Sequester: A Two-Year Competitive Advantage for the Military-Industrial Complex
Remember how, before the election, Lockheed threatened to send out layoff notices to all its employees just before the election because sequestration might force it to layoff 10,000 employees?
Here’s the actual state of affairs for defense contractors:
The biggest defense companies’ share value has soared faster than the stock market since sequester spending cuts began on March 1.
While the S&P is up 3.7 percent and the Dow Jones industrial average has risen 4.3 percent, Boeing has jumped 9.6 percent, Lockheed Martin is up 8.3 percent. Northrop Grumman has climbed 6.1 percent and Raytheon is up 6 percent.
No major defense layoffs tied to the sequester have been announced under the Worker Adjustment and Retraining Notification (WARN) Act, despite predictions during the heat of the 2012 presidential campaign when companies pressed Congress to turn off the automatic cuts.
Defense experts say the sequester will inflict pain on the defense sector, but the pace of the cuts will not help contractors make their case. “There are real impacts here on national security from what this is going to do to the defense industrial base, but it’s not this year, it’s not even next year — and will anyone be listening by the time those effects become evident?” said Todd Harrison, a defense budget analyst at the Center for Strategic and Budgetary Assessments.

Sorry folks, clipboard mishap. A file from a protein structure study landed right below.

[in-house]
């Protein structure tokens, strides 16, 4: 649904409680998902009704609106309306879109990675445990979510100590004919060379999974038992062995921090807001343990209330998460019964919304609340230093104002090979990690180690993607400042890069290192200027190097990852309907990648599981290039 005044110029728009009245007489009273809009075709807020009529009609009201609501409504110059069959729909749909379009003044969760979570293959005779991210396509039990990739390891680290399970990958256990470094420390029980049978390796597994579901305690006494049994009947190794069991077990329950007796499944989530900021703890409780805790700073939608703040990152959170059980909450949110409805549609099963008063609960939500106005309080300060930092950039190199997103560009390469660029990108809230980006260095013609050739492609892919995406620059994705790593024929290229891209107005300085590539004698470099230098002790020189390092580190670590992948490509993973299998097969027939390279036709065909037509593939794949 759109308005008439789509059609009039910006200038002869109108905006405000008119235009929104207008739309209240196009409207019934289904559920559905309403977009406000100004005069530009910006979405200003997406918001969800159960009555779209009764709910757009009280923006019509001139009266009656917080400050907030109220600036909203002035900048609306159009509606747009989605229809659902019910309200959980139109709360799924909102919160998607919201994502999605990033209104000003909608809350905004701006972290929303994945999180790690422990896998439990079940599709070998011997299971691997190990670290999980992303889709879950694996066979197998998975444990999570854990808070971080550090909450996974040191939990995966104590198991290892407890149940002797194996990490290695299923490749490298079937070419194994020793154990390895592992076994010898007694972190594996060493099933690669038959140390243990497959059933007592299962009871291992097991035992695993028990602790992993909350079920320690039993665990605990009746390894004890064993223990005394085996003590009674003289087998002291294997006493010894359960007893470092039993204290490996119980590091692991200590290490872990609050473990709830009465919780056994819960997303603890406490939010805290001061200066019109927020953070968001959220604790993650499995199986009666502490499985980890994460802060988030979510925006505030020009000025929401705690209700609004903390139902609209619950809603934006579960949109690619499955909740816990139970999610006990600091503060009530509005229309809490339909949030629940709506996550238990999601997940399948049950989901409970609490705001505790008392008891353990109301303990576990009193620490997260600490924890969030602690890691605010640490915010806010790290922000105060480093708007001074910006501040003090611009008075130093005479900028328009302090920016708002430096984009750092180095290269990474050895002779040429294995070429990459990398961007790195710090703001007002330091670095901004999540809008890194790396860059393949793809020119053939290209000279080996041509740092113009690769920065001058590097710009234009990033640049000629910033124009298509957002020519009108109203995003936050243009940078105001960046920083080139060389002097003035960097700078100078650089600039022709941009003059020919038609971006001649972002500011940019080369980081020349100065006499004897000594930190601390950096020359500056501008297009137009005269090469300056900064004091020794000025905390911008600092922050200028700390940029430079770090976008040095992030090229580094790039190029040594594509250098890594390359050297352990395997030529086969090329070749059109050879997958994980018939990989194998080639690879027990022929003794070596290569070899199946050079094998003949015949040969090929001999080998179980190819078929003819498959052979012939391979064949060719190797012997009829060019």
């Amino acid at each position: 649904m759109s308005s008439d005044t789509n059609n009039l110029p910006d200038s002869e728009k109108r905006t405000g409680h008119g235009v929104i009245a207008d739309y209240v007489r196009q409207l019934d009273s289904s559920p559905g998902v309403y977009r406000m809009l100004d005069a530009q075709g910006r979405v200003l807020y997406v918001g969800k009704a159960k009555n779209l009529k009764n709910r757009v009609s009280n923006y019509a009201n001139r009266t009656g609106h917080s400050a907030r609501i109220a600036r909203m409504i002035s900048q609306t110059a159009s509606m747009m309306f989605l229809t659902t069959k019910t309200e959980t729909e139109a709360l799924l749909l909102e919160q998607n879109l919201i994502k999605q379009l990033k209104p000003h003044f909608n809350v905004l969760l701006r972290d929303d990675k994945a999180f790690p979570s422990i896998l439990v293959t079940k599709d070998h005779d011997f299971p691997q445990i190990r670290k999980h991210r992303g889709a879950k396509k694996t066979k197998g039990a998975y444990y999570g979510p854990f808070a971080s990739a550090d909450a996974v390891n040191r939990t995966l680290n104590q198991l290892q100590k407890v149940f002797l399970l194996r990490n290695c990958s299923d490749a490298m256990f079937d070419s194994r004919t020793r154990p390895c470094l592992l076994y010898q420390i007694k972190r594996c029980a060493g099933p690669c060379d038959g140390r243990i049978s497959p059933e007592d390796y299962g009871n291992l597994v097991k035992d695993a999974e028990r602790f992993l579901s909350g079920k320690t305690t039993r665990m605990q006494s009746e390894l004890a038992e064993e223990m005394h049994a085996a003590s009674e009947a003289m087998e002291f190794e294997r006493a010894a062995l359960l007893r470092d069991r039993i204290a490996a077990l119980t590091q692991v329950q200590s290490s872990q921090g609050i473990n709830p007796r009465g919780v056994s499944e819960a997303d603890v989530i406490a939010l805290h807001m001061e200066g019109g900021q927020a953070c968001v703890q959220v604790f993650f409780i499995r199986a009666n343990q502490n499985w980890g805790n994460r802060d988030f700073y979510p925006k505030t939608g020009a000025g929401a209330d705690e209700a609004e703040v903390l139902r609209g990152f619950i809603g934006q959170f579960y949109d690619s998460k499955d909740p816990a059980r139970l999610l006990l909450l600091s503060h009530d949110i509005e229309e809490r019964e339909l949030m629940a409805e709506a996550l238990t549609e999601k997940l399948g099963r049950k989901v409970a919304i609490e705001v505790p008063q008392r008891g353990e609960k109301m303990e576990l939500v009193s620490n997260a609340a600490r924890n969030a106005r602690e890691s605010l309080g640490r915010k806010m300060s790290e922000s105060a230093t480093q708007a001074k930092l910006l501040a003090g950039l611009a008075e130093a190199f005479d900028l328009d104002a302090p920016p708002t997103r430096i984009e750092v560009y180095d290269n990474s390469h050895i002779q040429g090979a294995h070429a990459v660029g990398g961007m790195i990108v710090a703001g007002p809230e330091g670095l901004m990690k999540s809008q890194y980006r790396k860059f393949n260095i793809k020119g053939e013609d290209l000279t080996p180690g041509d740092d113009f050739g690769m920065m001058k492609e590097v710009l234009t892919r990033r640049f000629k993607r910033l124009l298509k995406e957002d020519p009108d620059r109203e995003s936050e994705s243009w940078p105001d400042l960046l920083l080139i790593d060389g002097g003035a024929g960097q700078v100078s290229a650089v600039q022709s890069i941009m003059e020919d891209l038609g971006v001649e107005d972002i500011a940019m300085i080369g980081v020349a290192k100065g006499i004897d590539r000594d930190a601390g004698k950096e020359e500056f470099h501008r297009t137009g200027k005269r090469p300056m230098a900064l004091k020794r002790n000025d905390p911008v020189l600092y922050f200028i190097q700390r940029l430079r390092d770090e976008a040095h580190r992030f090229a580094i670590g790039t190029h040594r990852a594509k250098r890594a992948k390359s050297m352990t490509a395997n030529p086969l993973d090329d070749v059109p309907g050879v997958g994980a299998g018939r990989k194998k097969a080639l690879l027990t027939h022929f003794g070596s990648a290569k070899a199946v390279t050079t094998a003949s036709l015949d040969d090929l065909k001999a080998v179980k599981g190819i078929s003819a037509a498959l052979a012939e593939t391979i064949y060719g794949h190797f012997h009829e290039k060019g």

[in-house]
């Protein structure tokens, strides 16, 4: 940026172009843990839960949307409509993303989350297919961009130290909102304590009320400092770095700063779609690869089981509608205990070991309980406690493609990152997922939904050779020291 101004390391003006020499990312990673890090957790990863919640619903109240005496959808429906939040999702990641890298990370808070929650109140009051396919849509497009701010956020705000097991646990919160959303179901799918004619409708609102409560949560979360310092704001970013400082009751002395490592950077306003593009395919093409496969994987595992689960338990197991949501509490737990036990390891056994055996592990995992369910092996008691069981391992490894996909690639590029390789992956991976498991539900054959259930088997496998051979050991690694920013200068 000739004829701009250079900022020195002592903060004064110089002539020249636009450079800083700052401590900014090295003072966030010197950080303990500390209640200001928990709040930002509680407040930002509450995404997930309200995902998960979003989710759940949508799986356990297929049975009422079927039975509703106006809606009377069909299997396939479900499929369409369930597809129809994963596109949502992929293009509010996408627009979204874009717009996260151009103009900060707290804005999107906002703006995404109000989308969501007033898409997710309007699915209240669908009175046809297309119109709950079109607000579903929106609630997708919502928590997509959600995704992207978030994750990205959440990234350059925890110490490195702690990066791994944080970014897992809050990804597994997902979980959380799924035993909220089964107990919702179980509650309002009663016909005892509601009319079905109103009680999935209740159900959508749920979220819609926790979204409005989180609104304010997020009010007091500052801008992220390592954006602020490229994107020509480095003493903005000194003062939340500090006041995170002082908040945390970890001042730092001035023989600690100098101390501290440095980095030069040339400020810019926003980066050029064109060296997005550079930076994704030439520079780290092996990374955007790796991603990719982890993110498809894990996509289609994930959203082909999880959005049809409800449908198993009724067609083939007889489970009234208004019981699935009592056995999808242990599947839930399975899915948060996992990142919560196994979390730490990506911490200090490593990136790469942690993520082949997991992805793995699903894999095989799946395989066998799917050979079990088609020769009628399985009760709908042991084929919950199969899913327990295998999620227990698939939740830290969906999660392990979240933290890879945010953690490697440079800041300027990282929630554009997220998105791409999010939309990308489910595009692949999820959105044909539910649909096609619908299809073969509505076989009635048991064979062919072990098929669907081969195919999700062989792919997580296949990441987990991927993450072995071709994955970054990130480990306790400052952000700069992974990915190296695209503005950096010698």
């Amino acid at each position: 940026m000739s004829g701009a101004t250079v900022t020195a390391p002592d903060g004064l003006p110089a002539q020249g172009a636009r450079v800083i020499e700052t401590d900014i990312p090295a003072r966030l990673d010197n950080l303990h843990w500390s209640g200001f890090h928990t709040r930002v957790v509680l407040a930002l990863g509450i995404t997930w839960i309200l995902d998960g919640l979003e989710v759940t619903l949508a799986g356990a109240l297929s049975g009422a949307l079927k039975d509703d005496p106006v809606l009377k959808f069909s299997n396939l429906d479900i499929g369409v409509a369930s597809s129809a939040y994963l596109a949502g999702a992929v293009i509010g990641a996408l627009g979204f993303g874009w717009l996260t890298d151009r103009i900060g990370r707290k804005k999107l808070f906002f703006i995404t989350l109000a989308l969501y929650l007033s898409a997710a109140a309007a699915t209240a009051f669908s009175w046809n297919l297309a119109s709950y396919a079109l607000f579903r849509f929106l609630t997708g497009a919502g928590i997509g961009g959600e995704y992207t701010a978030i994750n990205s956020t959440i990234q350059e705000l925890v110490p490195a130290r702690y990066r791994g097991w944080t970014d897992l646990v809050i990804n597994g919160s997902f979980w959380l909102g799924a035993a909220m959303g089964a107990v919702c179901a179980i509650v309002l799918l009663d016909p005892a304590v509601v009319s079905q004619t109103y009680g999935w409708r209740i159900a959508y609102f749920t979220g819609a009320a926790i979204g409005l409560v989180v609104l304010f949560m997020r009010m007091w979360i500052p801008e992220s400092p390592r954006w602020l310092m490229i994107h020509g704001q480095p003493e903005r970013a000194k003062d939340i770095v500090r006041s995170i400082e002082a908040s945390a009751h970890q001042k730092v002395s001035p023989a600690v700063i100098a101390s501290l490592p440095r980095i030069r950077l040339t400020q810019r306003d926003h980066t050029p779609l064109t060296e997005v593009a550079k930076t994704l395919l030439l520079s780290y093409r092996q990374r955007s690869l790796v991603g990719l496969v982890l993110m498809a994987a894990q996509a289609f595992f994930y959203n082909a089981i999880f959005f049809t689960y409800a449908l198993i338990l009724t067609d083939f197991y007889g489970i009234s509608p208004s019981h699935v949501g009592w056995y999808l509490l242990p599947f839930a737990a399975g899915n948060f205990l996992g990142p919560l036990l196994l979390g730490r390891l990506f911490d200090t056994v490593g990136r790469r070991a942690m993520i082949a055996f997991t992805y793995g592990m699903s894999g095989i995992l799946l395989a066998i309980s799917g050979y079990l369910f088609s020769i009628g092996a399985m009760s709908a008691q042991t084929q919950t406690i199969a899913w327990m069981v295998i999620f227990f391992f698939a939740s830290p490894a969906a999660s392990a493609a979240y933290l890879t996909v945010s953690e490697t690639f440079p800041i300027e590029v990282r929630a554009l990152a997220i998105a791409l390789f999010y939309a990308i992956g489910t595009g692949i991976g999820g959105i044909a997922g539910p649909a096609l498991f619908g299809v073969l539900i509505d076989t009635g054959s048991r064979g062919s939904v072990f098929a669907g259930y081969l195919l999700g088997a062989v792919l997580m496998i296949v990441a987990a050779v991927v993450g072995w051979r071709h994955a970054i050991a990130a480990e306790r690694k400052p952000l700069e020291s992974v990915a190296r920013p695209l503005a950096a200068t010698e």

And all that’s before you consider the $334 MLockheed itself got before the sequester just to protect the F-35 program.
So while actual government employees are dealing with cuts and other resources are being cut, the defense industry still has a year before they’re going to feel the pinch.
This was all predictable (I’m pretty sure DDay laid it all out, back in the day). But it’s nice to know the parts of our economy that DC really care about — the warmaking, campaign donating ones — are still doing swimmingly under austerity.